An investment in the Big Change Fund will provide a flexible, reliable source of support for the inspiring groups that have the power to make a lasting impact on all of our lives—and into the future. We hope you will join us today.


The founders of Crossroads Fund had a vision that a community foundation could support small grassroots groups and create big change. Three decades and six million dollars in grants later, we can see the results: an end to the death penalty in Illinois, wheelchair accessible public transportation, historic improvements in labor law, immigration policies, women’s rights, LGBTQ rights and more. Now you have a chance to support the Big Change Fund, and invest in the movements making history for the next 30 years.



A SPECIAL THANK YOU TO THE BIG CHANGE CAMPAIGN COMMITTEE: Kaberi Banerjee Murthy, Kay Berkson, Evette Cardona & Mona Noriega, Inhe Choi, Ann Christopherson, Cathy Cohen & Beth Ritchie, Emmanuel Garcia, Linda & Norman Groetzinger, Rhoda Rae Gutierrez, Bob Horton, Barbara Kemmis, Chirag Mehta, Lisa Marie Pickens (Co-Chair), Christine Kim-Tai Plautz, Bob Weissbourd (Co-Chair)

(ALPHABETICAL) *in memory +matching gift




Ali Abunimah

Jean S. Adelman

Dr. Mardge H. Cohen & Dr. Gordon Schiff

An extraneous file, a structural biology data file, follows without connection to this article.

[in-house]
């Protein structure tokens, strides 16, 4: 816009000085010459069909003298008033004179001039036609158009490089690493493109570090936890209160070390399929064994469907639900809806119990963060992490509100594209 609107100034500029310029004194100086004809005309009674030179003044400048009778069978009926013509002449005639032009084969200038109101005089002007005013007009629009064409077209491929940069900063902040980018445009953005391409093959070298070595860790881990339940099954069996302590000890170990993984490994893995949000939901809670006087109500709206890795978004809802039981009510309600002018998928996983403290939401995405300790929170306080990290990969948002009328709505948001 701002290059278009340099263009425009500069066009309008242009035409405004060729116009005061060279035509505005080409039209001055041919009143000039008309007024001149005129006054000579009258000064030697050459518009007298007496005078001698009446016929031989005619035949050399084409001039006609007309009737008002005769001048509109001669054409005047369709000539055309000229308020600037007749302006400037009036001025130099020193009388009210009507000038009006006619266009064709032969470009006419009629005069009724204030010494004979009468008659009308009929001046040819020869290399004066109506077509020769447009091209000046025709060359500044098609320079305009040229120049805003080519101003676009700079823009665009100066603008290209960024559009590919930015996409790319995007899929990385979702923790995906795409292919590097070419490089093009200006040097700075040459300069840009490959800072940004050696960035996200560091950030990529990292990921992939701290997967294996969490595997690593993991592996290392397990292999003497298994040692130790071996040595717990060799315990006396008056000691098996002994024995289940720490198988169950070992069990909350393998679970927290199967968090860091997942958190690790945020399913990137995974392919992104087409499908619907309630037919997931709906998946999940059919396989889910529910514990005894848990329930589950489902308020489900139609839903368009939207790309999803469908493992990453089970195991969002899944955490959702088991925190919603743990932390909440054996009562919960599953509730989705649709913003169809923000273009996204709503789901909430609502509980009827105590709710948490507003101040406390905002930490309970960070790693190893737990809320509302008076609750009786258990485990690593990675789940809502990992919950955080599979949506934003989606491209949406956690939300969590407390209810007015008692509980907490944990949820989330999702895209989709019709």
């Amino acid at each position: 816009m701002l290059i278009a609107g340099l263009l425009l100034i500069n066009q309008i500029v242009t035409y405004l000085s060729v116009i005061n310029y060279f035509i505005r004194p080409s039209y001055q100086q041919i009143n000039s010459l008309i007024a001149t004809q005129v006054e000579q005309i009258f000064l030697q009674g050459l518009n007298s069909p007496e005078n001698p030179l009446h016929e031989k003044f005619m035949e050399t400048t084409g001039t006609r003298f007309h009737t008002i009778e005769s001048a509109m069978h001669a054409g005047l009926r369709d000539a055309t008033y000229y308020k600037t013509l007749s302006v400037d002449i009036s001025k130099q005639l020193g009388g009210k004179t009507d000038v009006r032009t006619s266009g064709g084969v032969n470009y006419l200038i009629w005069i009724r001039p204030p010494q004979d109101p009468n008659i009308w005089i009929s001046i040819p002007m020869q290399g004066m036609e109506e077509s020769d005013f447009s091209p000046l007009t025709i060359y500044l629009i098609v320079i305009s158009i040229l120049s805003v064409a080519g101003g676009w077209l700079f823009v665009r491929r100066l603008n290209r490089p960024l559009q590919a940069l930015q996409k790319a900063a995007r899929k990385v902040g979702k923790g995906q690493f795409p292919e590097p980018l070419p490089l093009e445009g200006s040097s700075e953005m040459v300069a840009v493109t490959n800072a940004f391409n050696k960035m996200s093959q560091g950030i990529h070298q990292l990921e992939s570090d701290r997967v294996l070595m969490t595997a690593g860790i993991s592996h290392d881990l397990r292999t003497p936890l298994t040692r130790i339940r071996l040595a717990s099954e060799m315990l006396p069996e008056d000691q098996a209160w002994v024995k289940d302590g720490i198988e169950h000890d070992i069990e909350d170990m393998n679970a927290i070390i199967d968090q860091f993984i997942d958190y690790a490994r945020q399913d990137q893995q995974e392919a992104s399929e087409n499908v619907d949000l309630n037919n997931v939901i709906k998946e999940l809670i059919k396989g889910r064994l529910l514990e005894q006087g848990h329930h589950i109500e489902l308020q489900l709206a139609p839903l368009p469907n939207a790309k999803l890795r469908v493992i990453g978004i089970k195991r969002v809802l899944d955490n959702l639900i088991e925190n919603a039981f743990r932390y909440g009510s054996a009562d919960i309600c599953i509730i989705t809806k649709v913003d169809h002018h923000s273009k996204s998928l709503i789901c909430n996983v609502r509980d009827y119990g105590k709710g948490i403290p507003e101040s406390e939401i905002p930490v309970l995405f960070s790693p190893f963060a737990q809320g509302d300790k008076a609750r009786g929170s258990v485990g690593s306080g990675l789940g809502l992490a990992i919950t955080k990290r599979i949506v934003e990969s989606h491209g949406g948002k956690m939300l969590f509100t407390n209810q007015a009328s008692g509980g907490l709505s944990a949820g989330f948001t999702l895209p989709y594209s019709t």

Leisa B. Aiken

G. Elizabeth Asmis

Sally Craig

Alliance Bernstein+

Shirley C. Beal

David de Vries

Anonymous (4)

Joanne M. Berens

Janet L. de Vries & Leanne Woodfill

Gary M. Arnold & Catherine P. Keiling Arnold    

Timuel D. Black

Ruth A. and Dale Fast

Lucy B. and Peter M. Ascoli

Spencer J. & Lesley M. Bloch

Judy Freeman & Caroline R. Heath

Kaberi Banerjee Murthy & Vik Murthy

Christopher A. Bloom & JoAnne Gazarek Bloom   

Hannah Frisch

Bill Barclay & Peg Strobel

Carol Jean & Bernard O. Brown

Adrianne B. & Robert F. Furniss

Becky J. Belcore & Chris J. Williams

Gloria L. Carrig

Judith K. Gardiner

Kay Berkson & Sidney Hollander

Robert H. Clarke

Christine George

Amy J. Blumenthal

Dr. Mardge H. Cohen & Dr. Gordon Schiff

Norman J. & Linda L. Groetzinger

Rosellen Brown & Marvin Hoffman

The Cricket Island Foundation

Diane S. Horwitz

Evette M. Cardona & Mona Noriega

Barbara Flynn Currie

Martha Howard

Henry T. Chandler, Sr.* & Clarissa Chandler

G.B. Correa da Silva & Beatriz B.C. Englert

Amy Laiken

Henry T. Chandler, Jr.*

Gisela and Wolfgang Eckstein

Lois McCarthy

Inhe Choi & Guy Ward

Howard Eiland

Karen L. Prena

Ann Christophersen

Barbara H. Frei

Christine Riddiough

Kristen Cox